python-dev N/A, Ref
subversion dev-vcs/subversion36
swig dev-lang/swig37
zlib1g-dev sys-libs/zlib38

From there, I followed I followed her guide from step 3 nearly verbatim.

gpg --verify cal3d.tar.gz.diana_coman.sig cal3d.tar.gz
gpg --verify cal3d.tar.gz.diana_coman.sig cal3d.tar.gz
gpg --verify eulora-v0.1.2b.tar.gz.diana_coman.sig eulora-v0.1.2b.tar.gz
tar -zxvf cal3d.tar.gz
tar -zxvf cs_July24.tar.gz
tar -zxvf eulora-v0.1.2b.tar.gz
cd cal3d ; autoreconf --install --force
./configure --prefix=$HOME/dev/cal3d
make install
export LD_LIBRARY_PATH=$HOME/dev/cal3d/src/cal3d/.libs/:$LD_LIBRARY_PATH
cd ../cs-forupload/
./configure --without-java --without-perl --without-python --without-3ds --with-cal3d=$HOME/dev/cal3d39

(as root)
ln -s /usr/bin/jam /usr/bin/ftjam
(as non-root)
time ftjam -aq libs plugins cs-config walktest40
cd EuloraV0.1.2/
export CRYSTAL=$HOME/dev/cs-forupload
./configure --with-cal3d=$HOME/dev/cal3d
ftjam -aq client
export LD_LIBRARY_PATH="$HOME/dev/cal3d/src/cal3d/.libs/:$HOME/dev/cs-forupload/:"$LD_LIBRARY_PATH
vim eu.sh41
chmod +x
cd data/
vim servers.xml42
cd ..

Et voila.


  1. [ebuild R ] sys-devel/autoconf-2.69:2.5::gentoo USE="-emacs" 1187 KiB []
  2. [ebuild R ] sys-devel/bison-3.0.4-r1::gentoo USE="examples* -nls* -static {-test}" 0 KiB []
  3. Debianism afaiu []
  4. [ebuild R ] net-misc/curl-7.54.1::gentoo USE="ssl -adns -http2 -idn -ipv6 -kerberos -ldap -metalink -rtmp -samba -ssh -static-libs {-test} -threads" ABI_X86="(64) -32 (-x32)" CURL_SSL="openssl -axtls -gnutls (-libressl) -mbedtls -nss (-winssl) []
  5. [ebuild N ] media-libs/jbig2dec-0.13-r4::gentoo USE="-png -static-libs {-test}" 0 KiB
    [ebuild N ] app-text/poppler-data-0.4.7::gentoo 0 KiB
    [ebuild N ] app-arch/cpio-2.12-r1::gentoo USE="-nls" 0 KiB
    [ebuild N ] media-libs/lcms-2.8-r1:2::gentoo USE="threads zlib -doc -jpeg -static-libs {-test} -tiff" ABI_X86="(64) -32 (-x32)" 0 KiB
    [ebuild N ] app-text/libpaper-1.1.24-r2::gentoo ABI_X86="(64) -32 (-x32)" 0 KiB
    [ebuild N ] app-arch/rpm2targz- 0 KiB
    [ebuild N ] media-libs/openjpeg-2.1.1_p20160922:2/7::gentoo USE="-doc -static-libs {-test}" ABI_X86="(64) -32 (-x32)" 0 KiB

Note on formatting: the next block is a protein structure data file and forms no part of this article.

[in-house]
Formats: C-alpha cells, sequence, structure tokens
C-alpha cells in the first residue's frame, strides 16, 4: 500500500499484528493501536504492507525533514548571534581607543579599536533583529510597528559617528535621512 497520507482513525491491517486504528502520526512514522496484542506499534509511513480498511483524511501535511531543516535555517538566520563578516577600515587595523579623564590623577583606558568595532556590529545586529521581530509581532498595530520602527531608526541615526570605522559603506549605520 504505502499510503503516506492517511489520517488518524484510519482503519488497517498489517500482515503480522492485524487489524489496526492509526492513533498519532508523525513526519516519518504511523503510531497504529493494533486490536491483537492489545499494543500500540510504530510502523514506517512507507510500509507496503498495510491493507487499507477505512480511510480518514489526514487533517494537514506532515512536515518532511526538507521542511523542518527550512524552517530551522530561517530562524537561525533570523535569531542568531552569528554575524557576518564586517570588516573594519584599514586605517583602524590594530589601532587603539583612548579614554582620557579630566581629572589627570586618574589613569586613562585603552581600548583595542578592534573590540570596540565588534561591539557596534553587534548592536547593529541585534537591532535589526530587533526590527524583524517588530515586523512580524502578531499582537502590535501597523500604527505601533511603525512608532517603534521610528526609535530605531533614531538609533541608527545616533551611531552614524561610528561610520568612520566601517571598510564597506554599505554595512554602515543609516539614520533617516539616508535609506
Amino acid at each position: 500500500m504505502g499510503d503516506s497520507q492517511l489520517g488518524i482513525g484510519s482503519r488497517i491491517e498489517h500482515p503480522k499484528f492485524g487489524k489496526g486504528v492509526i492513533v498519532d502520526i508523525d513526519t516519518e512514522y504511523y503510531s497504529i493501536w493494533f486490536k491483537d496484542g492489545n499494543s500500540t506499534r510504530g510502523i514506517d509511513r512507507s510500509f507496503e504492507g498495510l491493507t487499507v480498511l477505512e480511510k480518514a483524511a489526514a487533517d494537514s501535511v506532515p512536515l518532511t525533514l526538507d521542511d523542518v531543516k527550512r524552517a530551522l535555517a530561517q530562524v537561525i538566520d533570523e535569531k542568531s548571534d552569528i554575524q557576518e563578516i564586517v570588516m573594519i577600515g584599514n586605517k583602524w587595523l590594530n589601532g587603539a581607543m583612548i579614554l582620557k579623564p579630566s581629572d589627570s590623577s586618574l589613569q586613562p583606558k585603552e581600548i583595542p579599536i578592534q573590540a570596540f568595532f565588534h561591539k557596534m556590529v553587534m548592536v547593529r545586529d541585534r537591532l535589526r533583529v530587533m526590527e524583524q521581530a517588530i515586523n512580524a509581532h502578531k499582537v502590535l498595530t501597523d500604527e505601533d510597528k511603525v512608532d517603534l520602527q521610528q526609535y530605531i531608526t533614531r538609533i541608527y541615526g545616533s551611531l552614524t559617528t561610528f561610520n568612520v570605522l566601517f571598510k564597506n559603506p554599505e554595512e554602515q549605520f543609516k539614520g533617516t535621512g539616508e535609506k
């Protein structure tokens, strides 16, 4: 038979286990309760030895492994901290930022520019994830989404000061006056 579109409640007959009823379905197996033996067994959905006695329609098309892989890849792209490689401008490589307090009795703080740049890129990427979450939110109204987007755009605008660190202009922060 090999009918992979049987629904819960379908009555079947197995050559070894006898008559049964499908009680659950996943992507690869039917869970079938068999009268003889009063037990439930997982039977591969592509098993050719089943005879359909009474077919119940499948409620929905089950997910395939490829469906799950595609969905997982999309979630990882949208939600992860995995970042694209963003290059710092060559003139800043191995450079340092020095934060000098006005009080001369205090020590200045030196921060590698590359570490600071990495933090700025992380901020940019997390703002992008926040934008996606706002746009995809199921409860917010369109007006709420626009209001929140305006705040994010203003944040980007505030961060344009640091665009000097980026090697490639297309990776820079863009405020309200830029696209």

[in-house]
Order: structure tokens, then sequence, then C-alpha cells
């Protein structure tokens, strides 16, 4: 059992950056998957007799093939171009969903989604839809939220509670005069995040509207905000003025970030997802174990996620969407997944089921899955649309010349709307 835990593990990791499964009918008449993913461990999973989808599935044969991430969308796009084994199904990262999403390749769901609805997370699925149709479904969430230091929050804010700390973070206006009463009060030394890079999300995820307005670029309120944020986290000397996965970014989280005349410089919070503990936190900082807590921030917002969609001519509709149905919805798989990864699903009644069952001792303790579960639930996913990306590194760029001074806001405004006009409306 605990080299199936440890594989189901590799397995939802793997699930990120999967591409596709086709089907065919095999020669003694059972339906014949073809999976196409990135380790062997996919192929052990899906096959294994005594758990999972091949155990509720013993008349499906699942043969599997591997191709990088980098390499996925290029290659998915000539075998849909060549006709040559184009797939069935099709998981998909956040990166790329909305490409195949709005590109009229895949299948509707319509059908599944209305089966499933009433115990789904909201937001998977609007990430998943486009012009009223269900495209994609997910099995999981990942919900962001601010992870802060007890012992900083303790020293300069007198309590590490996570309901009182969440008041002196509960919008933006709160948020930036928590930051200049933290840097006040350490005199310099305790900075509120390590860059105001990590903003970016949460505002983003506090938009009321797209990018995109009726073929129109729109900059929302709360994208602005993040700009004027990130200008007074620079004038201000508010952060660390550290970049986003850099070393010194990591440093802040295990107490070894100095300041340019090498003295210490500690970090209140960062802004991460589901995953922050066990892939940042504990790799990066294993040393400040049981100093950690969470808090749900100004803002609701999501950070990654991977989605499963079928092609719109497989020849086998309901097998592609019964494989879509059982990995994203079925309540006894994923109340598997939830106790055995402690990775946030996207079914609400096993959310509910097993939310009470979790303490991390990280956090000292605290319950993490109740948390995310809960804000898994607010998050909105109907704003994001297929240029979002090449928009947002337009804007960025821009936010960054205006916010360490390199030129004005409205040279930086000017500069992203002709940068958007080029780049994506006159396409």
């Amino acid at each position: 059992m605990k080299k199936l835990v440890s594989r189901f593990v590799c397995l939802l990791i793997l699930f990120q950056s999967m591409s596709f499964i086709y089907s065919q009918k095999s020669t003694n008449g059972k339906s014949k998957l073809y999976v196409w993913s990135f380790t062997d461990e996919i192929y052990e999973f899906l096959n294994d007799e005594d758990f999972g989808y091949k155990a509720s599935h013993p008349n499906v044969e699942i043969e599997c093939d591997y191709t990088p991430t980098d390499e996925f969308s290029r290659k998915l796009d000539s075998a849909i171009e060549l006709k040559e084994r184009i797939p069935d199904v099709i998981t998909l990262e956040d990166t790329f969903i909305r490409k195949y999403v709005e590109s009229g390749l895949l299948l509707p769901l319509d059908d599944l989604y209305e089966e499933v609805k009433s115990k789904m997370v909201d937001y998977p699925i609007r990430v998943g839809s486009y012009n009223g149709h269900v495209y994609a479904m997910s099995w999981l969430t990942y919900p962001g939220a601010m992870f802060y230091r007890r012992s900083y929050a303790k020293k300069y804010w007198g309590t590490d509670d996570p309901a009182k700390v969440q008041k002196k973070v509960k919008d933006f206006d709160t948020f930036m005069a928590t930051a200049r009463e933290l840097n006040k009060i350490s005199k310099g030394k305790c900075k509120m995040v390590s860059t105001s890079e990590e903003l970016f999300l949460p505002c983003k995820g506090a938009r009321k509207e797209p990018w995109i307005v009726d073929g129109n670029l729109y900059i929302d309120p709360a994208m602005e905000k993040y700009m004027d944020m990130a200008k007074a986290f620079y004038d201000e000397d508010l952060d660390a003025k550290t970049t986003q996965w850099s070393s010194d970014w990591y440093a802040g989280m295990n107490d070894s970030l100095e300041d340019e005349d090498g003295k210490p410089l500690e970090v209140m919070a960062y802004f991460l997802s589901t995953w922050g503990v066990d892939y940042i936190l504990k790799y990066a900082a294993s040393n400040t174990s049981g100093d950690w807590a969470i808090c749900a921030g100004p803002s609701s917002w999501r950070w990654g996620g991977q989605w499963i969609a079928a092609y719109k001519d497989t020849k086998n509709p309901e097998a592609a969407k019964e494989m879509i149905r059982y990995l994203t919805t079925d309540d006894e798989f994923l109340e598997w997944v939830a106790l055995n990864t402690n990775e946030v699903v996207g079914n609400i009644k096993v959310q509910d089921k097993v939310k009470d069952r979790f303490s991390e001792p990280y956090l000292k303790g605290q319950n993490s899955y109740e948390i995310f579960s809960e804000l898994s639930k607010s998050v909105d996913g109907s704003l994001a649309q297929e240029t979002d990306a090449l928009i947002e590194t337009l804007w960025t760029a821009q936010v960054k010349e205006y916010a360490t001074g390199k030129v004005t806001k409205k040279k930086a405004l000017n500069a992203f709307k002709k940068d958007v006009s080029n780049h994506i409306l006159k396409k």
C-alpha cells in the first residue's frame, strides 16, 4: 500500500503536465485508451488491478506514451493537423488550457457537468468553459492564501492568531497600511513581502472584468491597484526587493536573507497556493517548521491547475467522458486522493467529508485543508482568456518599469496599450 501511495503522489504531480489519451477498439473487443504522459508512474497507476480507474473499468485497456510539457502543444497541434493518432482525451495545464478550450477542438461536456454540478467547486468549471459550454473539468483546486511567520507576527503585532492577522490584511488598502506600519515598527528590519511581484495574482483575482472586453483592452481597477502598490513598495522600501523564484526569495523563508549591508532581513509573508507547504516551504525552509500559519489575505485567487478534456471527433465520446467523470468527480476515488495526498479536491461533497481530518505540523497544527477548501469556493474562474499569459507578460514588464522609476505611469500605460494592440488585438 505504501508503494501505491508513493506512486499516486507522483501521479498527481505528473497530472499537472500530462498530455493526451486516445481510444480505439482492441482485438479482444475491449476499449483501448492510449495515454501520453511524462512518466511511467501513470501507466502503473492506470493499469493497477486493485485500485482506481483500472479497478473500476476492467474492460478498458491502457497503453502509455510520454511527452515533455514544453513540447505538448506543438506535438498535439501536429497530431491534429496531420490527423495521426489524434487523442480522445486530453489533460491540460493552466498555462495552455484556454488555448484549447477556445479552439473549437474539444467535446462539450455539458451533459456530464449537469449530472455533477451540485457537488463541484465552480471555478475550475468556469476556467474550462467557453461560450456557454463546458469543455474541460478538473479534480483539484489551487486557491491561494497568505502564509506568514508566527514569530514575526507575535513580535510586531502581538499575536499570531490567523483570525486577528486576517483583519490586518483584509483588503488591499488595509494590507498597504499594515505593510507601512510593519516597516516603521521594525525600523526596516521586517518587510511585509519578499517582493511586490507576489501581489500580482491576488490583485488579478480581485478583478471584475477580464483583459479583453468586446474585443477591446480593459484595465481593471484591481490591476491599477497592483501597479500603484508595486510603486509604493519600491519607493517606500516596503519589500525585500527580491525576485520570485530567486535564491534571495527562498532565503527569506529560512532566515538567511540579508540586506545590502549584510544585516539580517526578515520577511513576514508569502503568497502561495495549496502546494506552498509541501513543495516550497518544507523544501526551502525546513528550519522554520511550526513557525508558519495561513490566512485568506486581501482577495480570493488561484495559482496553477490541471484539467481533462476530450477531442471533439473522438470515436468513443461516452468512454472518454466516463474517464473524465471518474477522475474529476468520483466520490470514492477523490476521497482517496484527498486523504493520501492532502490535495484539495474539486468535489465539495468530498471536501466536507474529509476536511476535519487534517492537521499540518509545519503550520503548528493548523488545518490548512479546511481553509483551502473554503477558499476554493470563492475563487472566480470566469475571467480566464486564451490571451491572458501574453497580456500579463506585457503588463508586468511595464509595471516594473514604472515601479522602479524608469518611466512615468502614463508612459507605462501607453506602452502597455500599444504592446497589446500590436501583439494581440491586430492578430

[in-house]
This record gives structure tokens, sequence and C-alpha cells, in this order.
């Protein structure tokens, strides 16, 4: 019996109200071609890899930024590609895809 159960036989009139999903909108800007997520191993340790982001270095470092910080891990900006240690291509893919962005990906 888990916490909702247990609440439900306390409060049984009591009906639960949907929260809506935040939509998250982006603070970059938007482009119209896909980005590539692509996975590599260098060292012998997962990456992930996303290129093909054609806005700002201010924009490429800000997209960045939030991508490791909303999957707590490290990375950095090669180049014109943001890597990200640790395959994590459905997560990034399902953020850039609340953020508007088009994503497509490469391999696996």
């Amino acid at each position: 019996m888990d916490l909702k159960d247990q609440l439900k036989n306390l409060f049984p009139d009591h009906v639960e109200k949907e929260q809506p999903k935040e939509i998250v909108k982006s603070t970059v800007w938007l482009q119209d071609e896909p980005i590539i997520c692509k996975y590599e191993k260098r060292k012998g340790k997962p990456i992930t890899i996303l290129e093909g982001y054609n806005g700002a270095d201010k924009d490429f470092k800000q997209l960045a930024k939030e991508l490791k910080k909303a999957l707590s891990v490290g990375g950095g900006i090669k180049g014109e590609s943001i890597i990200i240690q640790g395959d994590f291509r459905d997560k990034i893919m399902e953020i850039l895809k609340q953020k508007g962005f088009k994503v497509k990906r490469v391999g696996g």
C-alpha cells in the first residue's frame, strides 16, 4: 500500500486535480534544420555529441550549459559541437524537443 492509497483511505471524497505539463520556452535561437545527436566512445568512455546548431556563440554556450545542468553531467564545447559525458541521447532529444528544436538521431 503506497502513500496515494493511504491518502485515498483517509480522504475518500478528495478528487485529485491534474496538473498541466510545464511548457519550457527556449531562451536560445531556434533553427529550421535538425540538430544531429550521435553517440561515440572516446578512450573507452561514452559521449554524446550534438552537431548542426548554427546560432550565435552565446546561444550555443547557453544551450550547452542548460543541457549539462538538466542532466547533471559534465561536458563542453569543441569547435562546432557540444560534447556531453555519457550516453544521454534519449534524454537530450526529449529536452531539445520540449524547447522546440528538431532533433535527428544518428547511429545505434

[ebuild N ] media-fonts/urw-fonts-2.4.9::gentoo USE="X" 0 KiB
    [ebuild N ] app-text/ghostscript-gpl-9.21::gentoo USE="X -cups -dbus -gtk -static-libs -tiff -unicode" L10N="-de -ja -ko -zh-CN -zh-TW" 28488 KiB
    [ebuild N ] app-doc/doxygen-1.8.13-r1::gentoo USE="debug -clang -doc -dot -doxysearch -latex -qt5 (-sqlite)" 4784 KiB []
  6. [ebuild R ] sys-devel/flex-2.6.1::gentoo USE="-nls* -static {-test}" ABI_X86="(64) -32 (-x32)" 0 KiB []
  7. [ebuild N ] dev-util/ftjam-2.5.3_rc2-r1::gentoo installed at /usr/bin/jam, I made ln -s /usr/bin/jam /usr/bin/ftjam []
  8. Some insight on g++

    Keruskerfuerst is right, the "bootstrap" and "build" USE flags should only be used while creating the stage1 and stage2 tarballs, which do not include C++ support. Rebuild gcc without these flags and you should be all set (anyways, do a revdep-rebuild after that for any possible libraries missing).

    [ebuild R ] sys-devel/gcc-4.9.4:4.9.4::gentoo USE="cxx debug* (multilib) nptl openmp sanitize vtv (-altivec) (-awt) -cilk -doc (-fixed-point) -fortran* -gcj -go -graphite (-hardened) (-libssp) -nls* -nopie -nossp -objc -objc++ -objc-gc -regression-test -vanilla" []

  9. [ebuild N ] media-libs/freeglut-3.0.0::gentoo USE="debug -static-libs" ABI_X86="(64) -32 (-x32)" 410 KiB
    [ebuild N ] media-libs/lib3ds-2.0.0_rc1::gentoo 418 KiB []
  10. [ebuild R ] media-libs/alsa-lib-1.1.2::gentoo USE="debug -alisp -doc -python" ABI_X86="(64) -32 (-x32)" PYTHON_TARGETS="python2_7" 0 KiB []
  11. [ebuild R ] x11-libs/cairo-1.14.8::gentoo USE="X debug* glib opengl* svg (-aqua) (-directfb) (-gles2) -static-libs -valgrind -xcb" ABI_X86="(64) -32 (-x32)" 0 KiB []
  12. [ebuild N ] dev-libs/libsigc++-2.10.0:2::gentoo USE="-doc -static-libs {-test}" ABI_X86="(64) -32 (-x32)" 3706 KiB
    [ebuild N ] dev-cpp/cairomm-1.12.0-r1::gentoo USE="X svg (-aqua) -doc" ABI_X86="(64) -32 (-x32)" 772 KiB []
  13. [ebuild N ] media-libs/cal3d-0.11.0-r1::gentoo USE="debug -16bit-indices -doc" 556 KiB []
  14. [ebuild N ] dev-util/cppunit-1.13.2-r2::gentoo USE="examples -doc -static-libs" ABI_X86="(64) -32 (-x32)" 932 KiB []
  15. [ebuild R ] media-libs/freetype-2.8:2::gentoo USE="X* adobe-cff bindist bzip2 cleartype_hinting debug* -doc -fontforge -harfbuzz -infinality -png -static-libs -utils" ABI_X86="(64) -32 (-x32)" 0 KiB []
  16. Hat tip on the ref

    By default, it pulled in the list below. Apparently motif is a gui thing that didn't look necessary.

    [ebuild N ] dev-util/byacc-20170201::gentoo 725 KiB
    [ebuild N ] x11-proto/printproto-1.0.5-r1::gentoo ABI_X86="(64) -32 (-x32)" 218 KiB
    [ebuild N ] x11-libs/libXp-1.0.3::gentoo USE="-static-libs" ABI_X86="(64) -32 (-x32)" 310 KiB
    [ebuild N ] x11-libs/motif-2.3.6-r1::gentoo USE="examples motif22-compatibility -jpeg -png -static-libs -unicode -xft" ABI_X86="(64) -32 (-x32)" 5593 KiB
    [ebuild N ] x11-libs/libGLw-8.0.0::gentoo USE="motif -static-libs" 216 KiB